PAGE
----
Guinea pigs make wonderful pets because they're adorable, have charming personalities and don't require a ton of room. They are also far less prone to nipping than similar small pets like hamsters and gerbils. The American Cavy Breeders Association (ACBA) recognizes 13 different Guinea pig breeds, and one of these cuties just might steal your heart.
Abyssinian Guinea Pig
The Abyssinian's harsh-textured, medium-length coat grows in a series of evenly spaced rosettes which touch each other at the outer edges to create distinct ridges. The best examples of this breed have eight to ten rosettes, and any color or combination of colors is acceptable. The Abyssinian has a reputation for being one of the friendliest and affectionate breeds of Guinea pig although they can be very energetic and excitable for younger children.
Abyssinian Satin Guinea Pig
The Abyssinian satin is similar to the Abyssinian in almost every aspect. The one major difference is this breed's rough, medium-length coat has a beautiful satin sheen that practically sparkles in the sunlight. Abyssinian satin Guinea pigs are not as commonly found and shown as the regular Abyssinian version. As with the regular Abyssinian Guinea pig, the satin is known for being very friendly and outgoing. Satin breeds due to tend to be at risk of more health problems than the non-Satin version, such as osteodystrophy.
American Guinea Pig
The American Guinea pig is one of the more common types of Guinea pigs you'll find at pet stores. It has a short, shiny coat that lays smooth without any rosettes (a whorl of hair that fans outward in all directions from a center point). All colors or color combinations are acceptable. The American Guinea pig requires minimal grooming, making it an easy first-time pet. They also are known for having a pleasant, friendly personality.
American Satin Guinea Pig
The American satin Guinea pig breed is nearly identical to the American. The only difference is the coat has a satin sheen which gives it a glossy glow. The satin version of the American Guinea pig is not as commonly available as the non-satin type. Grooming care is minimal due to their short coat. Like the regular American Guinea pig, American satins are known for having a good disposition. The American satin has the same potential for health problems like osteodystrophy as other satin breeds.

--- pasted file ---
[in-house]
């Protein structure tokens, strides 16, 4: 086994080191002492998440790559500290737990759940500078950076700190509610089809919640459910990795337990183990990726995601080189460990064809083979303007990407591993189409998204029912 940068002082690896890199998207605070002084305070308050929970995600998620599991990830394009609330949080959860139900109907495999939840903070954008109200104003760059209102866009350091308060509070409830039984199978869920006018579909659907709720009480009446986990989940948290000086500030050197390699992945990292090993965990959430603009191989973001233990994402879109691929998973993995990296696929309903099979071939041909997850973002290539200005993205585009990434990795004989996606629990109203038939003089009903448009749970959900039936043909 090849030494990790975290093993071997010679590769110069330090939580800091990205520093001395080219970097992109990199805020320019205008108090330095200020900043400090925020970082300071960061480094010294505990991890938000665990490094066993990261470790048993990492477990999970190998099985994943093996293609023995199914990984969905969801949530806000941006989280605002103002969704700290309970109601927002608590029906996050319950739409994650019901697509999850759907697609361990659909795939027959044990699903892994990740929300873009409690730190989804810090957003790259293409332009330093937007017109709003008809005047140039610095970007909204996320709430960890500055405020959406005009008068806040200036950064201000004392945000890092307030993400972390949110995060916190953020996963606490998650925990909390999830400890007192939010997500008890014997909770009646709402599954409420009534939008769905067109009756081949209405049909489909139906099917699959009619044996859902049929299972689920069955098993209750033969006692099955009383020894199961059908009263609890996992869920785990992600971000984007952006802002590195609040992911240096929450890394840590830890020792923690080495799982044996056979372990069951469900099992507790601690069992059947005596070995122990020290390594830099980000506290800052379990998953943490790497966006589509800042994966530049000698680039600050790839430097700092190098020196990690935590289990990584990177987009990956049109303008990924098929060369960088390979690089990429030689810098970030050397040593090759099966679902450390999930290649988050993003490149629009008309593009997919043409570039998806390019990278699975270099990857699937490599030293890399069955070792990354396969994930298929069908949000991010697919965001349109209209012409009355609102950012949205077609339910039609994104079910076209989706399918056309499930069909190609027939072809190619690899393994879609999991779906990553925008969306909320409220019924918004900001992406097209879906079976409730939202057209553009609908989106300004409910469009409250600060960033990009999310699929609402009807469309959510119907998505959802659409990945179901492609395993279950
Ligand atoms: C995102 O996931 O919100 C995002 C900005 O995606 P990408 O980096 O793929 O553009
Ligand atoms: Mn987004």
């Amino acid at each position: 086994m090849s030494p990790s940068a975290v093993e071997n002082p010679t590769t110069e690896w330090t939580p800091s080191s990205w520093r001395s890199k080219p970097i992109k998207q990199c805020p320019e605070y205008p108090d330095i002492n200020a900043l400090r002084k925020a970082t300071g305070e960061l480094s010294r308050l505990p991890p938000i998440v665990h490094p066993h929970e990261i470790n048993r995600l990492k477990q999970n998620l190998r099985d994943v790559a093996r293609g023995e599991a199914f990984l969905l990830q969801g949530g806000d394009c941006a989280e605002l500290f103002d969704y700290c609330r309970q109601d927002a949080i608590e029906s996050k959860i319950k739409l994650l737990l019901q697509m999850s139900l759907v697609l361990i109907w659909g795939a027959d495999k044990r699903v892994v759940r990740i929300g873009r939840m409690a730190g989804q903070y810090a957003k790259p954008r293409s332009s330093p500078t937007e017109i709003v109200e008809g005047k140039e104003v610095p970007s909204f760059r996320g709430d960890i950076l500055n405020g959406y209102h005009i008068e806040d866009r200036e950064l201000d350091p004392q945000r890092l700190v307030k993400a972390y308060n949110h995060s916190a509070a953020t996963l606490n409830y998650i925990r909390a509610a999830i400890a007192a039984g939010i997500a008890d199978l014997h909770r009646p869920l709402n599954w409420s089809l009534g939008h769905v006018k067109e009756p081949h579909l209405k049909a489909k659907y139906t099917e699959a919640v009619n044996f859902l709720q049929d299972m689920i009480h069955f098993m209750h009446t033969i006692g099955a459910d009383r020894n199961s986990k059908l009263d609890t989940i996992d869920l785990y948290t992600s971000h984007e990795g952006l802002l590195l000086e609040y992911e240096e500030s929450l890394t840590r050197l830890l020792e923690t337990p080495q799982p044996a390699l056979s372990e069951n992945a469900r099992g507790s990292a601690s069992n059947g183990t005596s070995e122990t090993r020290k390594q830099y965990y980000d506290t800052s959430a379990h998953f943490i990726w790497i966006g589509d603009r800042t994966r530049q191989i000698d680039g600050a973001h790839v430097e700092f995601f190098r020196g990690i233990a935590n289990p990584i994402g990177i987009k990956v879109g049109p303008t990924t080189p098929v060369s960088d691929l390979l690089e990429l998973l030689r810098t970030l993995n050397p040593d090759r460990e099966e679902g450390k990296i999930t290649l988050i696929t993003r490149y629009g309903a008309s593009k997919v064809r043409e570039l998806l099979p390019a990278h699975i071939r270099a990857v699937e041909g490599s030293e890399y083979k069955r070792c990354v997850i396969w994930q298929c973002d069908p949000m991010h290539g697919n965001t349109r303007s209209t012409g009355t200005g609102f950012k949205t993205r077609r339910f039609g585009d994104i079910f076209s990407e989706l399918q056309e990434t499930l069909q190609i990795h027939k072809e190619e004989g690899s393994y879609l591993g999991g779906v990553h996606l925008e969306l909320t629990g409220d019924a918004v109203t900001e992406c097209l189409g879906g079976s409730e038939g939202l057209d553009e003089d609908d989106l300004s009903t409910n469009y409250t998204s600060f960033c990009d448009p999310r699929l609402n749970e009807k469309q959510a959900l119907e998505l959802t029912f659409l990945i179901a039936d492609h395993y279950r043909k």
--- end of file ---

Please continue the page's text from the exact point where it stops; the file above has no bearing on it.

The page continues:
Coronet Guinea Pig
This newer Guinea pig breed has a long, silky coat with a single rosette in the middle of the forehead which is referred to as a coronet. This coronet grows long just like the rest of the coat, falling over the eyes in the front and blending with the rest of the coat in the back. Coronets are generally described as being affectionate and playful. Because their coat requires daily care, they may not be a good first-time owner choice.
Peruvian Guinea Pig
Peruvians have a long, silky coat which is quite thick. The hair grows in a series of rosettes which eventually become quite long and in fact can grow up to almost two feet in length. The hair eventually falls over the head in the front and sweeps outward on the sides and rear. When the coat reaches its full length, it's almost impossible to tell the head from the rear. The Peruvian requires much more grooming care than a short-coat Guinea pig. Peruvian Guinea pigs tend to be calmer than other breeds but have a curious, alert nature. Peruvians are not as common as other Guinea pig breeds as their hair does require more care to keep them properly.
Peruvian Satin Guinea Pig
A Peruvian satin is nearly identical to a normal Peruvian. The only difference is the distinct sheen that covers the entire coat. Requires more care than a short-coat Guinea pig. Like the regular Peruvian, the Peruvian satin Guinea pig has a calm but alert disposition. Peruvian satins are harder to find than other breeds, even more so than the regular version of the Peruvian. Similar to the other satin breeds, osteodystrophy is a risk for these Guinea pigs.
Silkie Guinea Pig
Of the long-haired Guinea pig breeds, silkies are the most popular. They are also known as shelties in the United Kingdom. Silkies have a long dense, luxurious coat which sweeps back from the forehead and grows quite long. They are similar to coronet Guinea pigs, except they don't have a rosette on their foreheads. Since they require more care than a short-coat Guinea pig, they're not a good choice for first-time owners or younger children. They are known for having generally docile, calm personalities and are considered the gentlest Guinea pig breed. They can also be shy at first and might not be a good choice for loud, active younger children.
Silkie Satin Guinea Pigs
This breed is similar to the silkie. However, its long hair has extra sheen which sets all the satin-type breeds apart. As with other satin Guinea pig breeds, a silkie satin is at higher risk of diseases such as osteodystrophy.
Teddy Guinea Pig
The teddy has a short to medium-length, even coat which is so full and wiry it stands on end and should spring back up when you run your hand over it. This breed comes in multiple colors and color combinations. They are also the only Guinea pig breed that has an upturned nose. Teddy Guinea pigs are very popular and are often thought of as the friendliest Guinea pig breed with people, although they can sometimes have issues with sharing a cage with another pig. Their coat does need regular brushing on a weekly basis.
Teddy Satin Guinea Pig
The main difference between a teddy satin and a teddy is the teddy satin's coat carries a sheen that appears to reflect light. The satin version of the teddy Guinea pig is very friendly and outgoing and it is the most popular of the satin breeds. Unfortunately, teddy satin Guinea pigs are also at higher risk of diseases like osteodystrophy.